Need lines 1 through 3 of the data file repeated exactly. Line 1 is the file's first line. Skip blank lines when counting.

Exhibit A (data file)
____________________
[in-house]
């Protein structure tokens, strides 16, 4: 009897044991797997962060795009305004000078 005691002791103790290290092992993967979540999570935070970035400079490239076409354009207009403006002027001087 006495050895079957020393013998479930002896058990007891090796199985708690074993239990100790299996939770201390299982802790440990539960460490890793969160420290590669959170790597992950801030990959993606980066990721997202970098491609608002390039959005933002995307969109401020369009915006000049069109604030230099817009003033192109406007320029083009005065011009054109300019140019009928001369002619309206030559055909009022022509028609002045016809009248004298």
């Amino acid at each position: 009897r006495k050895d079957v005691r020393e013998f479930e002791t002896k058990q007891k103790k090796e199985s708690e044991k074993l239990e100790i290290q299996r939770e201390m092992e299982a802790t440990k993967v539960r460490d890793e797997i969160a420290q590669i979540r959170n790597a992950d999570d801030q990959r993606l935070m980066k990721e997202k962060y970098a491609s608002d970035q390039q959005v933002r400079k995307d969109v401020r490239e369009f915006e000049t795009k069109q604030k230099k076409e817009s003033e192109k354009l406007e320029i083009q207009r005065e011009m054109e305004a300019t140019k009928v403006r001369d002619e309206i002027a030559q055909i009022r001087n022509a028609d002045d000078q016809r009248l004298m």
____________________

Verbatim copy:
[in-house]
């Protein structure tokens, strides 16, 4: 009897044991797997962060795009305004000078 005691002791103790290290092992993967979540999570935070970035400079490239076409354009207009403006002027001087 006495050895079957020393013998479930002896058990007891090796199985708690074993239990100790299996939770201390299982802790440990539960460490890793969160420290590669959170790597992950801030990959993606980066990721997202970098491609608002390039959005933002995307969109401020369009915006000049069109604030230099817009003033192109406007320029083009005065011009054109300019140019009928001369002619309206030559055909009022022509028609002045016809009248004298």
């Amino acid at each position: 009897r006495k050895d079957v005691r020393e013998f479930e002791t002896k058990q007891k103790k090796e199985s708690e044991k074993l239990e100790i290290q299996r939770e201390m092992e299982a802790t440990k993967v539960r460490d890793e797997i969160a420290q590669i979540r959170n790597a992950d999570d801030q990959r993606l935070m980066k990721e997202k962060y970098a491609s608002d970035q390039q959005v933002r400079k995307d969109v401020r490239e369009f915006e000049t795009k069109q604030k230099k076409e817009s003033e192109k354009l406007e320029i083009q207009r005065e011009m054109e305004a300019t140019k009928v403006r001369d002619e309206i002027a030559q055909i009022r001087n022509a028609d002045d000078q016809r009248l004298m």